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Prunella Courbold Pott 

(b. London 1910; fl. 1932 - 1943)

Jorinde & Joringel   *SOLD*

tempera on board

signed lower left ‘PRUNELLA C. POTT’

23 x 19 cm.


London, Royal Academy, 1940, no. 845. 

Like so many women artists of the first half of the twentieth century, we know tantalisingly little about Prunella Courbold Pott. She exhibited tempera works including this piece at the Royal Academy in the years from 1932 until 1940, and also exhibited at the prestigious Cooling Galleries, on 92 New Bond Street. She was a direct descendent through her mother’s family from a long line of artists, notably the Victorian history painter, Edward Henry Courbold (1815 – 1905). 

Prunella studied at the Byam Shaw School of Drawing and Painting, but in archival war footage from British Pathé in 1941, ‘Fireman Artists’, (she was a member of the Auxiliary Fire Service), it states that she also studied art in Paris. It is clear from this footage that the present painting, although an illustration from a Brothers’ Grimm fairy-tale, is also very likely to be a self-portrait, showing that the artist had short blonde hair and fine features, as seen here.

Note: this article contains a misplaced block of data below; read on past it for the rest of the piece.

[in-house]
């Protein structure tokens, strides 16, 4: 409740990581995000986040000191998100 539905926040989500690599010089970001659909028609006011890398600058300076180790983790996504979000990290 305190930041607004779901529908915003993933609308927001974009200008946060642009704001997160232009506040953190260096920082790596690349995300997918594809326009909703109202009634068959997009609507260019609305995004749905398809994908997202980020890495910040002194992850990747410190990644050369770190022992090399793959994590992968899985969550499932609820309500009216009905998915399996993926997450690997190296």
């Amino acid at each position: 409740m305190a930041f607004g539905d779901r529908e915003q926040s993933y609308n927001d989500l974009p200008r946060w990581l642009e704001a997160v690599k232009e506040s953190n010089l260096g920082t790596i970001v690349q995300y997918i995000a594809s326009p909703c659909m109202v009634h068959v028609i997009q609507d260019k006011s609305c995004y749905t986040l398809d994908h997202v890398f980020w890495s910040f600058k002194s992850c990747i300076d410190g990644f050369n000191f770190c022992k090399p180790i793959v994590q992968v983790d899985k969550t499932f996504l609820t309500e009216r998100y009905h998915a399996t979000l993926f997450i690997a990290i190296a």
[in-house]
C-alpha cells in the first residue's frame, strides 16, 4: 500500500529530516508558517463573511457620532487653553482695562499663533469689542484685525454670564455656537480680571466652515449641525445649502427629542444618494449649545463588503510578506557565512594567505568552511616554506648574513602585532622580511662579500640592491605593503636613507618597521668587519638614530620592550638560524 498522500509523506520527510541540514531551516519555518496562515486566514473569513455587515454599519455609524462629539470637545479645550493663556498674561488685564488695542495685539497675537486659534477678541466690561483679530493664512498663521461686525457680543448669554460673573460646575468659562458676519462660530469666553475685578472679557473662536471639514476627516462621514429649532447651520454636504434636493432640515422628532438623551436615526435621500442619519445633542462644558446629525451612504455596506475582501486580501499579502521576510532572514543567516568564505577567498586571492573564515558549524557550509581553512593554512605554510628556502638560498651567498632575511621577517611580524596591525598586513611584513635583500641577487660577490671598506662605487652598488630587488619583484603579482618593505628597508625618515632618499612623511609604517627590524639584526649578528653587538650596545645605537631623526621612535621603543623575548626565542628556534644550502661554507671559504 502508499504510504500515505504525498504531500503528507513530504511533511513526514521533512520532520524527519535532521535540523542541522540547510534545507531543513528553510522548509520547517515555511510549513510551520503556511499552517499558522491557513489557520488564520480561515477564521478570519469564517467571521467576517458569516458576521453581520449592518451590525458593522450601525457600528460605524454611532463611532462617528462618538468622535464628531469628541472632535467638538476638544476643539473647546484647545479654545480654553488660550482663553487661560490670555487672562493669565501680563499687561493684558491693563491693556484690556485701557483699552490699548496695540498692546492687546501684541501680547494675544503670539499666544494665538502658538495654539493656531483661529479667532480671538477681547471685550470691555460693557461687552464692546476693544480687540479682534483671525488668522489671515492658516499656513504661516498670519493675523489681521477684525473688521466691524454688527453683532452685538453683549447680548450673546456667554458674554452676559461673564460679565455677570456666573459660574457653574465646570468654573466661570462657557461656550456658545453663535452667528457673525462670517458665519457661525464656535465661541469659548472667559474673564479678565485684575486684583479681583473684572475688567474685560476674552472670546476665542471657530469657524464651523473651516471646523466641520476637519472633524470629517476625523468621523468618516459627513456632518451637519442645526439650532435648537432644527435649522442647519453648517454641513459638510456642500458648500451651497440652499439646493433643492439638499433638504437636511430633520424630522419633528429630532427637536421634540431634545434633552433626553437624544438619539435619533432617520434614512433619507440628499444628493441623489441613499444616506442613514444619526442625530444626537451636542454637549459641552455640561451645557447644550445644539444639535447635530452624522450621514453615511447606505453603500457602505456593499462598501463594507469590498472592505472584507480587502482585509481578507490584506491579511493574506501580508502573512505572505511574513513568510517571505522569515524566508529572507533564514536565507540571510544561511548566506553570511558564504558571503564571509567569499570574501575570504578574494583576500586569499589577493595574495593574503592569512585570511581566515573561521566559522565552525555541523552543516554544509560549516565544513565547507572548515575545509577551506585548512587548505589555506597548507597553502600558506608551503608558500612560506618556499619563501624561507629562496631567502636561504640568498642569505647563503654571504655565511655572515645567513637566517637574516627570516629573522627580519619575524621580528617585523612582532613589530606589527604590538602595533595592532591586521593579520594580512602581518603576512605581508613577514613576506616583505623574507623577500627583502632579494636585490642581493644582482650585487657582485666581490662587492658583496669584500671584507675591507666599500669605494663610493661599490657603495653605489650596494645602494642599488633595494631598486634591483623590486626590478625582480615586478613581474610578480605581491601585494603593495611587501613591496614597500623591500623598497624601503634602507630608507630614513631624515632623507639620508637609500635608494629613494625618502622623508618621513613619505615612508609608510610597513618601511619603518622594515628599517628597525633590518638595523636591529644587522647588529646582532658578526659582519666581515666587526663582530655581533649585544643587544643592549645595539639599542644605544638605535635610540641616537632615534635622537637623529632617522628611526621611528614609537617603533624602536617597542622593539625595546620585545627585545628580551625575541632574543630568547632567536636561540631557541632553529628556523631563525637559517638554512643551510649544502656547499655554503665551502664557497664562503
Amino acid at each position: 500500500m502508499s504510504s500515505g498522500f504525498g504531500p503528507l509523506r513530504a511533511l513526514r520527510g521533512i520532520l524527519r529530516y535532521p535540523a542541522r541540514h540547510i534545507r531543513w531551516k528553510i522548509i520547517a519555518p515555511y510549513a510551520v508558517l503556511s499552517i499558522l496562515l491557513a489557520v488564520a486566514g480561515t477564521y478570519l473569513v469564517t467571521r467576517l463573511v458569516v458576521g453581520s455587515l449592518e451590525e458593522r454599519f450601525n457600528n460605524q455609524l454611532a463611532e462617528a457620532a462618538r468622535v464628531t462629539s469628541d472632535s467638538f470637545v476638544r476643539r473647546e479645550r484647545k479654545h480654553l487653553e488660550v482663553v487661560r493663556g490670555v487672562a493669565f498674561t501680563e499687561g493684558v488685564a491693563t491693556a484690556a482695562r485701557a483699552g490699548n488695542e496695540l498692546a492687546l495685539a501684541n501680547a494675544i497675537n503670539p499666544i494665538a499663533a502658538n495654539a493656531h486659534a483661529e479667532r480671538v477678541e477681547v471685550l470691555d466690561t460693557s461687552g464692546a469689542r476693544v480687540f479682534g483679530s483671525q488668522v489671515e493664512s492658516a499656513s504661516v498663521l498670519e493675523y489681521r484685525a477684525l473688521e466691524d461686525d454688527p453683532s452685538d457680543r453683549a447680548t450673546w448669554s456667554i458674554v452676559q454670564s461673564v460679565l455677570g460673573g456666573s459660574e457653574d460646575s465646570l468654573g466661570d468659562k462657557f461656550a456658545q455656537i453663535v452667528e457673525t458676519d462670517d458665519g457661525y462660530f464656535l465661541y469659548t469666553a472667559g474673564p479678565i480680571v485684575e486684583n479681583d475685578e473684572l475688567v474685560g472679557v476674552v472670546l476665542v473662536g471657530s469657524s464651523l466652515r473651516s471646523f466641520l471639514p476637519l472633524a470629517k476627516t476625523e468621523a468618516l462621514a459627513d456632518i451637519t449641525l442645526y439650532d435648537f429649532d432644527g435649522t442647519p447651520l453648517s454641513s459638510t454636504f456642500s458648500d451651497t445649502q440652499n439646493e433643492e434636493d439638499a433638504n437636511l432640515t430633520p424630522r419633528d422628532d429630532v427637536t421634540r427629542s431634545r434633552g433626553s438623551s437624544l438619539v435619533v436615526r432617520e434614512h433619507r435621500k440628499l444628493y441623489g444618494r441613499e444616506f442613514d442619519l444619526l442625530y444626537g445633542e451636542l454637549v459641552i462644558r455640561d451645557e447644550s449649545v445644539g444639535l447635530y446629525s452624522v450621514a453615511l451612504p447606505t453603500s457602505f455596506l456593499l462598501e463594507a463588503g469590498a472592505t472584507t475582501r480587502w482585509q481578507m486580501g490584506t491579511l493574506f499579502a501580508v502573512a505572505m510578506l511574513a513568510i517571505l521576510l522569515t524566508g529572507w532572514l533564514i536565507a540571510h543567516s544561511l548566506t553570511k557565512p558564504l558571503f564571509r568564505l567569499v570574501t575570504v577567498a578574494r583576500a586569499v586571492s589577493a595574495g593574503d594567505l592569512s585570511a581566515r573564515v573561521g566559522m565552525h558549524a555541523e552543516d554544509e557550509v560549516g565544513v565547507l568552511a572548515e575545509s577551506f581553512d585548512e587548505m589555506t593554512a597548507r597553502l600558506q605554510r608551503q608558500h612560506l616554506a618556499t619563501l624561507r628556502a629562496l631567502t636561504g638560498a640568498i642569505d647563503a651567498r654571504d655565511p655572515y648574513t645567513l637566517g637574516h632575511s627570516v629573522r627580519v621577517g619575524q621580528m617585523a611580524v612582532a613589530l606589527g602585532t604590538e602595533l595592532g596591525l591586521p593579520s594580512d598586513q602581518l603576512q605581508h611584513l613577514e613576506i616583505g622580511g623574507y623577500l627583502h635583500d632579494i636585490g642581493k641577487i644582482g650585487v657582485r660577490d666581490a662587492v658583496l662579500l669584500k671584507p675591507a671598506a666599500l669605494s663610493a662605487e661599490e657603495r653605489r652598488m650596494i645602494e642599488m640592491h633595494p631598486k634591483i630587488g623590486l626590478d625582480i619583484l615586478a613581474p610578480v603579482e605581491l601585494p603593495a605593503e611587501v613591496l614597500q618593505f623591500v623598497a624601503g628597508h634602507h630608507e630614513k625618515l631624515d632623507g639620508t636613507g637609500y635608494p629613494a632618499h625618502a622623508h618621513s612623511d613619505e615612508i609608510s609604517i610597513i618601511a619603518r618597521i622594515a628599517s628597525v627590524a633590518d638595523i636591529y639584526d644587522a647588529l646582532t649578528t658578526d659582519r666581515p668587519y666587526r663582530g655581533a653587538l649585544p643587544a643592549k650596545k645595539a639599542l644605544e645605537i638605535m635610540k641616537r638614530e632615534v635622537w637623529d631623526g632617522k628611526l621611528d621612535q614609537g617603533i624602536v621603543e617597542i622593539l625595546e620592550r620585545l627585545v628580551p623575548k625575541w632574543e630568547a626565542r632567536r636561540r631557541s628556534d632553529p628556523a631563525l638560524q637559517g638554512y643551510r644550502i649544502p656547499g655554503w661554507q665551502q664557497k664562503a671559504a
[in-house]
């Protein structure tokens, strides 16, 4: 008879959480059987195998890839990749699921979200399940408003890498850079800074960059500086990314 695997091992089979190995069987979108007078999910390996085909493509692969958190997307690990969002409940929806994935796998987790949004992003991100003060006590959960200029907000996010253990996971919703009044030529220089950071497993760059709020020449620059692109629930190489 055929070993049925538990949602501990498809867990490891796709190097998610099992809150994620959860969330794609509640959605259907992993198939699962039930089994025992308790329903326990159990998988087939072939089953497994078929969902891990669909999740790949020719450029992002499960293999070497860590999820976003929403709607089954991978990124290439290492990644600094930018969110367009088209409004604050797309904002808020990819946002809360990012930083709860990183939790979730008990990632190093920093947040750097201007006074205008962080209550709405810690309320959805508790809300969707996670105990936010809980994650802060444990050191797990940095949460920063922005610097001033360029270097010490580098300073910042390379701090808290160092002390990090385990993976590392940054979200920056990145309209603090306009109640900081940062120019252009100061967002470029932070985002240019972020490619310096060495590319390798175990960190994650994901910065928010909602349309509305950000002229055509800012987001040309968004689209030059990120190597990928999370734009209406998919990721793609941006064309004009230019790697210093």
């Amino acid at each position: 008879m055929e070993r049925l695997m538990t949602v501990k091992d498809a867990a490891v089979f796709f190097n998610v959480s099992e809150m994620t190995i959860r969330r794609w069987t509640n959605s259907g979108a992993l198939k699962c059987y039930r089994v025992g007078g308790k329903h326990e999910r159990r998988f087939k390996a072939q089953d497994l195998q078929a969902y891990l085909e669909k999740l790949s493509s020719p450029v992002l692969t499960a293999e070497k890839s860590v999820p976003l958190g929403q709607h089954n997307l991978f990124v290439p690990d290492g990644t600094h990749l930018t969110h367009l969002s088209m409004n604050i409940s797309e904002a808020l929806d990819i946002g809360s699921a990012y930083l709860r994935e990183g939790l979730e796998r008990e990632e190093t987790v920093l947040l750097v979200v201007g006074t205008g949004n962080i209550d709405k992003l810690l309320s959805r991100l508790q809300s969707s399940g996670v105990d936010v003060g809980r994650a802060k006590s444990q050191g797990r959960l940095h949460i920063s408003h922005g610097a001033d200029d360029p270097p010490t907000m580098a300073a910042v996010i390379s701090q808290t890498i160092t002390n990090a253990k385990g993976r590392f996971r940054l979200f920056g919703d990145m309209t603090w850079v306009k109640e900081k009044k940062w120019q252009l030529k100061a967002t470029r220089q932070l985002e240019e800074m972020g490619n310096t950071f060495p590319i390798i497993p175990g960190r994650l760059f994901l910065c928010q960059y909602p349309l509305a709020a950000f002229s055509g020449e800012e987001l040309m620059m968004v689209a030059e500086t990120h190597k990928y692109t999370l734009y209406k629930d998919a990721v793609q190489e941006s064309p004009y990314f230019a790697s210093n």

This in itself is fascinating, as Pott has chosen to present herself in the male role: she depicts the scene where Joringel, a young man whose lover Jorinde has been taken away by a witch, discovers she’s being kept by the old crone as a bird in a cage. He is protected by a flower with a magical dewdrop, and uses it to transform Jorinda back to herself. 

The androgynous, in fact - feminine beauty of Joringel adds the most intriguing facet to this little jewel of a painting, which has all the intimacy of a 17th century Dutch genre painting, and the spirit of a love letter. The setting at the window is evocative of Rembrandt’s girl at a window of 1645, to numerous scenes by ‘Fijnschilder’ artists like Gerrit Dou.

Potts’ career was seemingly short-lived - perhaps on account of WWII. She went on to marry and moved Salzburg with her husband after the war, writing and illustrating the odd book, slowly disappearing into marital obscurity.

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